At around 7:00pm or 8:00pm on December 6, 1920, a massive earthquake hammered Haiyuan County in north-central China. The epicenter was in the LiuPan Mountain area on the borders of Gansu Province and Ningxia Hui Autonomous Region. Haiyuan and Xiji counties were damaged most seriously. The earthquake was felt over a widespread area — Gansu, Ningxia, Shaanxi and even Qinghai, Hennan, and part of Shanxi also suffered from the earthquake. When the earthquake took place, the lights swayed in Beijing. Even the people far away in Shanghai could feel it.[Source: Center of Chinese Academy of Sciences, kepu.net.cn]
According to the Guinness Book of Records the earthquake produced the deadliest landslide ever, killing 180,000 people in Gansu Province on December 16, 1920. The earthquake occurred at a depth of about 15 kilometers and aftershocks followed for three years. The United States Geological Survey (USGS) describes it as a magnitude 8.3 event, and the Chinese Earthquake Administration said it measured 8.5. The death toll from the quake and landslides associated with it and from starvation and exposure in the extreme winter cold that followed was very high. The USGS estimated conservatively that 200,000 people died. A 2010 Chinese study estimates that 273,000 people perished. Almost half of the people in Haiyuan County reportedly died. [Source: AIR Worldwide, December 17, 2020]
A letter by Lin Cai to his mother read: This earthquake caused “the villages in East LiuPan Mountain area to be buried. The ground surface became high hills and deep valleys. The mountain exploded and the ground opened up. Dark water flooded anywhere. The four cities including Haiyuan and Guyuan were completely destroyed. More than 70,000 peopled died in the earthquake in Haiyuan only. The total casualty was no less than 200,000.” “ Walls and buildings of Guyuan were collapsed, the bulk head was ruined. The rural areas were hit more severely. Two villages the northwest were leveled completely. 30,000 people were killed and 60,000 domestic animals were buried in soil.”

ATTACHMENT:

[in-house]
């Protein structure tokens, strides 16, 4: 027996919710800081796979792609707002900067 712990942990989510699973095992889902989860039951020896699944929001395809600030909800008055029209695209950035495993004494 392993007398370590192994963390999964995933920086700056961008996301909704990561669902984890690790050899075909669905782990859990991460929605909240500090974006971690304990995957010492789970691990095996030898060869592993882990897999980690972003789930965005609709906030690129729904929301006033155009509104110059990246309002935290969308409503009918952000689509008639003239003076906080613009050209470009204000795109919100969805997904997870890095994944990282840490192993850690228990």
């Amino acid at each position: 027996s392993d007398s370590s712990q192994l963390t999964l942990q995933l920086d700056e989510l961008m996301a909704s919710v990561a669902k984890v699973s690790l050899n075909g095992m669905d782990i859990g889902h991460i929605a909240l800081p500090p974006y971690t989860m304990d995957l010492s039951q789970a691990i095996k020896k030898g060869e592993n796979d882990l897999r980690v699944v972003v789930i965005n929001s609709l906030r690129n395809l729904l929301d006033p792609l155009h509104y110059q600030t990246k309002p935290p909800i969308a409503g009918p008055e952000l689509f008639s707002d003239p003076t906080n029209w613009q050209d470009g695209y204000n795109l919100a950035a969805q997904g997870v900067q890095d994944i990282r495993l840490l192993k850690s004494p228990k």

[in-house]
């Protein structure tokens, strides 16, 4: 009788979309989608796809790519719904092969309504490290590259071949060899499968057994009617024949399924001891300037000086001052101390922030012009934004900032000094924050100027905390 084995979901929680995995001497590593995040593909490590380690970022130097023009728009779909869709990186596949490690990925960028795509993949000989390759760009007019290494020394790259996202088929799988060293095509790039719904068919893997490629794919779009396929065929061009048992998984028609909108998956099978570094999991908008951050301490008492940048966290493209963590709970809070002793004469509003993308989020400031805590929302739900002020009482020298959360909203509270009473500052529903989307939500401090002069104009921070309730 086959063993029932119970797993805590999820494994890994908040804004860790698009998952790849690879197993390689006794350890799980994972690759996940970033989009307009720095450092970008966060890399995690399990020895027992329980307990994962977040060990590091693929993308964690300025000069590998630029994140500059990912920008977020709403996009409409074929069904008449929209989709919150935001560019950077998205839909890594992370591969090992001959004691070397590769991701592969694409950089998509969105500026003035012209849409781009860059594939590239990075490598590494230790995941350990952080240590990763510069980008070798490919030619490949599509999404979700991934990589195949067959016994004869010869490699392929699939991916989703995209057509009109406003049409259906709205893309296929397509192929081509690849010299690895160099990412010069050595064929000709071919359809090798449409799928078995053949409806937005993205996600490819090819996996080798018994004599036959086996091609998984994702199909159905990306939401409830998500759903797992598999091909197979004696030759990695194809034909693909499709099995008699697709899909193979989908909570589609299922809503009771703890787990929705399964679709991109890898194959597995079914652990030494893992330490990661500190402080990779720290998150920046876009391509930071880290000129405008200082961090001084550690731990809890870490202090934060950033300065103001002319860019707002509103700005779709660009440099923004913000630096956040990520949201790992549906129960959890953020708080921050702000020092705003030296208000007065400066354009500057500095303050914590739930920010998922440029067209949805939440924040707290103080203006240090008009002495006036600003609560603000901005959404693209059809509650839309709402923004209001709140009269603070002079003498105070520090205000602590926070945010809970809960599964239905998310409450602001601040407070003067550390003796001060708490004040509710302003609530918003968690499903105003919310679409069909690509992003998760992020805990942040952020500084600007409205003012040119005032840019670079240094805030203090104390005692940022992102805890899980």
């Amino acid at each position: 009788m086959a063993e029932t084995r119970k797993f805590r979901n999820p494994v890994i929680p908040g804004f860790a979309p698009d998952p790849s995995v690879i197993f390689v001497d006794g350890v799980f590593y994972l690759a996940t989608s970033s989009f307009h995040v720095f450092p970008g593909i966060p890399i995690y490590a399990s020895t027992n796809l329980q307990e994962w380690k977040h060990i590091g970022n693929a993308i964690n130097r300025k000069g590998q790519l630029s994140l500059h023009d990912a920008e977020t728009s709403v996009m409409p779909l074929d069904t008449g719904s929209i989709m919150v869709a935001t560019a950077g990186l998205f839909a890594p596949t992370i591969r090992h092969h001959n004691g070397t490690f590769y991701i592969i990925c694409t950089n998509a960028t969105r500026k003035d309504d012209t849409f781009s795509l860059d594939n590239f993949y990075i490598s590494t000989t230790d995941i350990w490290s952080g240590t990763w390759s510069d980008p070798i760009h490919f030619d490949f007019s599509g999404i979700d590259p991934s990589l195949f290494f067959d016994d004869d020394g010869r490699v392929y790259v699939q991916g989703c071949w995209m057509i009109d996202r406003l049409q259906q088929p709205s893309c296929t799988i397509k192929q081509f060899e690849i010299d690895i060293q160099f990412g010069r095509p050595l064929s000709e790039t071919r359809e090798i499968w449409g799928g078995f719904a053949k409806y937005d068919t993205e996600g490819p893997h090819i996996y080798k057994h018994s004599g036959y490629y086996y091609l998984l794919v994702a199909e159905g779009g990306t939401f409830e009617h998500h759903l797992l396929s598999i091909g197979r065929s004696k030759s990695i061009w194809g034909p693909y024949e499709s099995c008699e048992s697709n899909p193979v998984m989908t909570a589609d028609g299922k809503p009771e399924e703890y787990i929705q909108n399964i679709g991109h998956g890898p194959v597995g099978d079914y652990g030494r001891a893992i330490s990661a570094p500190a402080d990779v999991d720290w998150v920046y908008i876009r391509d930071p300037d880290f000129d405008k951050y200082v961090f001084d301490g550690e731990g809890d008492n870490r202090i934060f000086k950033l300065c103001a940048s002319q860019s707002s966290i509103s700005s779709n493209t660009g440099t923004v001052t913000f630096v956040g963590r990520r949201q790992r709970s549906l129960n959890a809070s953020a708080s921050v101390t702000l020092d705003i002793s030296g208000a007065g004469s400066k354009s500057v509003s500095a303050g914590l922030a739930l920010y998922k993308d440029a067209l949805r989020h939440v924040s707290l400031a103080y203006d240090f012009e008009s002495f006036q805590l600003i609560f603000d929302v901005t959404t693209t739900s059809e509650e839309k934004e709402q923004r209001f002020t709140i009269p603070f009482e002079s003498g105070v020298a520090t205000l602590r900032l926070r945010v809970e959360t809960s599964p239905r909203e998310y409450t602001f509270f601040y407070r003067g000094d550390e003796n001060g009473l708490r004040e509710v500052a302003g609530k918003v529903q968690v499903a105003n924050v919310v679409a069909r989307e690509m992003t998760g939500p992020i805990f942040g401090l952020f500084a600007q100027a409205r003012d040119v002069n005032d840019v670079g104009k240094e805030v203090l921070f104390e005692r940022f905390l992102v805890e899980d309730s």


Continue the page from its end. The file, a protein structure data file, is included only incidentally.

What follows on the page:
It was extremely cold that day when the earthquake occurred. Because the residents stayed indoors, many people died in the earthquake. After the earthquake, the North Warlords didn't take any measures and they simply let things go from bad to worse. Some people were suffocated to death. Some died of the pains in serious wounds or were even tore up by wolves. Many people died of hunger or coldness. The spread of the diseases in the next years also resulted in numerous death.
Xingtai Earthquake in Hebei Kills Over 8,000 in 1996
From March 8 to March 29, 1966, a series of earthquakes over magnitudes 6 or 7 occurred in Xingtai in Hebei Province. The first earthquake — a 6.8 magnitudes one — struck East of Longyao County, Xintai, Hebei. Then five more earthquakes, all over magnitude 6 took place one after the other. On March 22, the most serious earthquake — measuring 7.8 in magnitude — hit the Southeastern part of Ningjin County. Because of the soft soil and high underground water level in the earthquake area, the earthquake caused tremendous damages to large areas. [Source: Center of Chinese Academy of Sciences, kepu.net.cn]
More than 142 counties were affected by the 6.8 magnitude earthquake and more than 136 counties were severely damaged by a 7.2 scale earthquake. The earthquake felt areas included Duolun (in Inner Mongolia) in the North, Yantai (in Shandong Province) in the East, Nanjing (in Jiangsu Province) in the South and Tongchuan in the West.
The earthquake caused the deaths of 8,182 people and injured 51,395. More than 2 million dwellings and 86 bridges were destroyed. Altogether, more than 115 fires were caused by the earthquake and 16 people were burned to death. The number of burned houses was 153. Avalanches occurred in 300 places in Xingtai and nearby, which caused 22 consequent fires. About 80 hectares of forest and brush mountains were burned The ground opened up and underground water was sprouted out.